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Conveyancing

Replies to enquiries – accuracy

An inaccurate reply to pre-contract enquiries will amount to a misrepresentation. In the right circumstances that could entitle the buyer to terminate the contract, and also recover damages for deceit.
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Bankruptcy search – pre-completion?

An article from Hardwicke Chambers argues that ‘a reasonably competent conveyancing solicitor’ should be doing a bankruptcy search against the seller prior to              completion.
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H and W – one authorised to sign?

Suppose H signs a purchase contract on behalf of himself and W, but does not have W’s authority to do so. Is there a binding contract?

The starting point is Suleman [1988] which involved a sale by joint owners H and W. W had given the solicitor authority to both sign and exchange on behalf of herself and H. However, W did not have H’s authority to exchange. The court decided that authority from both sellers was needed to validly exchange, and accordingly there was no binding contract (and the buyer’s claim for specific performance failed).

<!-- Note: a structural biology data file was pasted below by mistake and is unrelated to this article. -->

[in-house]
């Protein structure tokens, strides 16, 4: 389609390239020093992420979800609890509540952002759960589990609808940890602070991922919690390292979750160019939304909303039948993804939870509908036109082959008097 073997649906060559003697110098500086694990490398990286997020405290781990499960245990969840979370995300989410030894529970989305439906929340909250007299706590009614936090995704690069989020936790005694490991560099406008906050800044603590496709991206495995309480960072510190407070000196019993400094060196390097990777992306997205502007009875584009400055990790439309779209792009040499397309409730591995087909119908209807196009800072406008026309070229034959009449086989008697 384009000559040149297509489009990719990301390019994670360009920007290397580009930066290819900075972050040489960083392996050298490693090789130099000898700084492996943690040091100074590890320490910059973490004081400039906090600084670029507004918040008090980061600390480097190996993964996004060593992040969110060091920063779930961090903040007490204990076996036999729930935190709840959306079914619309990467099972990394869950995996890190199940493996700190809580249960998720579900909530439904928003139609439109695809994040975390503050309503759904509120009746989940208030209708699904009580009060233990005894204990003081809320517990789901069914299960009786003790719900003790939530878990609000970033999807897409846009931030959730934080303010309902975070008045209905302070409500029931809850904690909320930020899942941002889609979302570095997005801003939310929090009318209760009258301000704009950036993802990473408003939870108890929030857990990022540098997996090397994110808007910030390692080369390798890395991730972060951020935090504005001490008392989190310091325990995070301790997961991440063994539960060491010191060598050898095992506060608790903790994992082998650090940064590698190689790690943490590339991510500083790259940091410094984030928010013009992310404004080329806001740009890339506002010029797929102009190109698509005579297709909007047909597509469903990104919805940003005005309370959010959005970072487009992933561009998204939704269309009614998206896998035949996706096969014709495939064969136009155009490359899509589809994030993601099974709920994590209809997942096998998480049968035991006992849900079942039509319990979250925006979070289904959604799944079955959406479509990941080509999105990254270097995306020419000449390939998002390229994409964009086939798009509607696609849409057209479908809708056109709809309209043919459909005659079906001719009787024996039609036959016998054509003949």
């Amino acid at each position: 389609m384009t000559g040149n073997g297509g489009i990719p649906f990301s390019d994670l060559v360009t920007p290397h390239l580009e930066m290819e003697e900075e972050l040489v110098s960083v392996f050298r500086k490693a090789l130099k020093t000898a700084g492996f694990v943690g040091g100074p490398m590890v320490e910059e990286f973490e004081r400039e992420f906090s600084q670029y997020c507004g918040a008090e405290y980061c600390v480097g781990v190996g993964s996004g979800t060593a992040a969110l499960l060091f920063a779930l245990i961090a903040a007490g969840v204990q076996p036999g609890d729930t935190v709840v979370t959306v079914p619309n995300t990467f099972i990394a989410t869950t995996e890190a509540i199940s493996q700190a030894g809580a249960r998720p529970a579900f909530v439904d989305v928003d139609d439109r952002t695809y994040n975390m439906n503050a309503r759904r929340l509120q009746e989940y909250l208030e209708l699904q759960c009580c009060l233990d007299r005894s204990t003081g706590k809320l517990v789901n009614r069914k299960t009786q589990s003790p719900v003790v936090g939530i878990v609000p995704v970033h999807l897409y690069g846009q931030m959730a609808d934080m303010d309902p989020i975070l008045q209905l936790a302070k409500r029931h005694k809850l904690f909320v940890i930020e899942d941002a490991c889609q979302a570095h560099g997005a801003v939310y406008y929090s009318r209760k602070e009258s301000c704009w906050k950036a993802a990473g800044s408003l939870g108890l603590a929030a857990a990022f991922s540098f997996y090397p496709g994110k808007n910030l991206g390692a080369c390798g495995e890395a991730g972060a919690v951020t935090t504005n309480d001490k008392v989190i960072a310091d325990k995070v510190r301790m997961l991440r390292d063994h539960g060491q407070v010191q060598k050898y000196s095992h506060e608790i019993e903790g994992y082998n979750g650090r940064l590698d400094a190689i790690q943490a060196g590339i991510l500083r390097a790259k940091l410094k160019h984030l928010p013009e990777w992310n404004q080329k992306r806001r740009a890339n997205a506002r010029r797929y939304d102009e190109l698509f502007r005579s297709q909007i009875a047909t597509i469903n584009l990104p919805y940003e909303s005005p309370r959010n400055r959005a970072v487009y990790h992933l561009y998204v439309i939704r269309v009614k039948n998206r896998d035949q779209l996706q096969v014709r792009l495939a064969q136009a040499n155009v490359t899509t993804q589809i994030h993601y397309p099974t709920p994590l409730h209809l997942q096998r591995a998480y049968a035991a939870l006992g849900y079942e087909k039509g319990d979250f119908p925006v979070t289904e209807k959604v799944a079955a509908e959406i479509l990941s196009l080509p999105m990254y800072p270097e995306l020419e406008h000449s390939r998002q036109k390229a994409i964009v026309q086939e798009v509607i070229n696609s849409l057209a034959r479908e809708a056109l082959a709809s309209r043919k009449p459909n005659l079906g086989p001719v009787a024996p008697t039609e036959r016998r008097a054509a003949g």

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Boundaries – FTT powers

Does the First-Tier Tribunal have jurisdiction to resolve boundary disputes? There have recently been two conflicting Upper Tribunal decisions on this point:

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Law firm ID – online checks

Many firms use the online Law Society database to check on the ID of the other side. But, what happens if the Law Society database is inaccurate?
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Caveat emptor – consumer transactions

The Consumer Protection from Unfair Trading Regs 2008 have been in force for almost eight years. But, they have only applied to real estate since October 2014. For conveyancers, the important point to note is that these Consumer Protection Regs undermine the principle ofcaveat emptor (‘let the buyer beware’). Traditionally, this meant that a seller did not have to disclose adverse information (subject to an exception for latent defects in title, or a contract induced by fraud).
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Fraud – both sides liable!

This is a case that will make every conveyancer sit up and take notice. The case involved ID fraud (ie a fraudster selling someone else’s property to an innocent buyer), with the end result that both sets of lawyers – the buyer’s and the seller’s – were 50/50 liable, even though neither had been dishonest or involved in the fraud.
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CPSE.4 and .6 – new versions

There are new versions of the Commercial Properties Standard Enquiries Forms 4 (supplementary enquiries for commercial leasehold property on assignment) and 6 (supplementary enquiries for properties subject to residential tenancies).
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Conveyancing – not price-dependent